The intertidal zone, the brief space where land meets sea, is endlessly fascinating, a harsh landscape where only certain plants and animals are able to survive. Numerous plants have made the adaptations necessary to flourish in this intense region, where the sun and waves appear to have little mercy for the plants that cling to the rocks.
Bladderwrack (Fucus gardneri) is a perennial brown algae found in the mid- to low intertidal zone. Bladderwrack grows on rocks and mussels from the Bering Sea and Aleutian Islands down to southern California.
The plant protects itself against predators by using chemicals that make it difficult to digest. Despite this, bladderwrack is a food source for Periwinkle snails, Pacific Falselimpet and even humans, who harvest the plant as a food source in Alaska.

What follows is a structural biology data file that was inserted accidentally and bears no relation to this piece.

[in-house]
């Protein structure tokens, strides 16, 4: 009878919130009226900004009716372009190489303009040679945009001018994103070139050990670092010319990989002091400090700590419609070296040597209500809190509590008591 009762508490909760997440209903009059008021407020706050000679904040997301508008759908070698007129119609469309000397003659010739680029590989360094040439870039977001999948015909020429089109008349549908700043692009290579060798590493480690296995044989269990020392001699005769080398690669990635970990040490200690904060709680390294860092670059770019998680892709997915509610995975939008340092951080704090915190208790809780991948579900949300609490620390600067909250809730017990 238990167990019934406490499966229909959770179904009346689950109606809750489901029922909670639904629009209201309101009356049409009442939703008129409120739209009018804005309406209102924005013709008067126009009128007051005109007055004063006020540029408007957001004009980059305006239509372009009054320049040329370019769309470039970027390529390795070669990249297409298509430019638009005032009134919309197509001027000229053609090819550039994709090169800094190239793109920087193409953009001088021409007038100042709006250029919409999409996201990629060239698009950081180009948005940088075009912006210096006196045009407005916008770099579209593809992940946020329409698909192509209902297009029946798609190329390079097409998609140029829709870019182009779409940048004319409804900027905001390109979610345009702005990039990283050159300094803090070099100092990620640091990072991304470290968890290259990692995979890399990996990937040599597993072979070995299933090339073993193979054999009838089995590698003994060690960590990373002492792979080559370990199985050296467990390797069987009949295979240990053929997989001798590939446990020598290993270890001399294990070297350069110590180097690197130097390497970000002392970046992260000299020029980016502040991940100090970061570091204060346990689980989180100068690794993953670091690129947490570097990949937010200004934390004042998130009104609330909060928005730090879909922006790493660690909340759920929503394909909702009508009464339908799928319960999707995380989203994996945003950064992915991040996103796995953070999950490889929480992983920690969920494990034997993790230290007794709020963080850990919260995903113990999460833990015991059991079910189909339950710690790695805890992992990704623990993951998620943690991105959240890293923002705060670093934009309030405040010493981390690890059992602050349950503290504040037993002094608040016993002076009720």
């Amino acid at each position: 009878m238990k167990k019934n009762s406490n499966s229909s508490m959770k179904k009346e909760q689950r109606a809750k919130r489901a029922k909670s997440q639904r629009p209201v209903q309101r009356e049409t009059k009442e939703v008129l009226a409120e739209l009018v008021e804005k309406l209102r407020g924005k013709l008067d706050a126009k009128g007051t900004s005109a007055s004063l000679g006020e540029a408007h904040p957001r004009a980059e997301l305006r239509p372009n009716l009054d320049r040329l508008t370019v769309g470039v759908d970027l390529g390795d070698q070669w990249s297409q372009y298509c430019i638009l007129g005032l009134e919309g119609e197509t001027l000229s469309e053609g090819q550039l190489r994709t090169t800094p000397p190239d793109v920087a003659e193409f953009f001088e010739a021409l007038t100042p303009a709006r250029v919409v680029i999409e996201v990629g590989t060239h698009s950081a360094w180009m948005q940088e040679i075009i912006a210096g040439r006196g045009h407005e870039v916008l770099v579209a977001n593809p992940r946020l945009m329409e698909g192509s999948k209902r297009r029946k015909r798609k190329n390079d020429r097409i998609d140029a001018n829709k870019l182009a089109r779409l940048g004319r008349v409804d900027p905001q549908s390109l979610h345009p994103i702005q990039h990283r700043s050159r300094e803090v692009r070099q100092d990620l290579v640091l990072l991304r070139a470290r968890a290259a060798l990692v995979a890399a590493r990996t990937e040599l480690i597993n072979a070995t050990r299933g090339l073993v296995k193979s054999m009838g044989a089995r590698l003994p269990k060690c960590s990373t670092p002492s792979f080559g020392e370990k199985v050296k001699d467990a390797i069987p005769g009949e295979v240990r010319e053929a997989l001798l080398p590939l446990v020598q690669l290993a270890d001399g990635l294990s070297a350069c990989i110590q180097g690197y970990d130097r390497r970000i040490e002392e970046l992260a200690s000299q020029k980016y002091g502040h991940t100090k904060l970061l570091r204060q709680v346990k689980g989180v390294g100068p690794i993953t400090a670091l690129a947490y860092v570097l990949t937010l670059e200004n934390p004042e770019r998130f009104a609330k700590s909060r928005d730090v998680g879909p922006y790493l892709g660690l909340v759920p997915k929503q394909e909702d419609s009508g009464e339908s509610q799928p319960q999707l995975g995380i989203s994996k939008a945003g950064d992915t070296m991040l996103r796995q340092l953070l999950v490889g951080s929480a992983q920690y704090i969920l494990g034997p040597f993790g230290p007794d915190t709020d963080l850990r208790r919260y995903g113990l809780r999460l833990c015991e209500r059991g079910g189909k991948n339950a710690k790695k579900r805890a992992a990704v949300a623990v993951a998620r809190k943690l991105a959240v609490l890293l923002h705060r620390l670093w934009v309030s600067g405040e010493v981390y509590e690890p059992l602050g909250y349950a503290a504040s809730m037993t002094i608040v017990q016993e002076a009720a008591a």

Sea Grapes (Botryocladia pseudodichotoma) is a species of algae that resembles a cluster of red grapes. Sea Grapes can be found bobbing across the surface of shoreline water down the Pacific coast, stretching from the Queen Charlotte Islands to Baja California and Mexico. The algae can be found in abundance in some areas of exposed rocky shore. Sea Grapes is a food source for several different species of gastropods and other small herbivores.
Turkish Towel (Chondracanthus exasperatus) is red seaweed that lives in the mid- to low intertidal zone throughout the Pacific Coast, from Vancouver Island down to Mexico. The purplish red plant has thick, wide blades that are coated with protruding "hairs," causing the plant to resemble a Turkish bath towel. The plant usually reaches a maximum height of 1 to 2 feet. Turkish Towel can be found on rocks on the shoreline.
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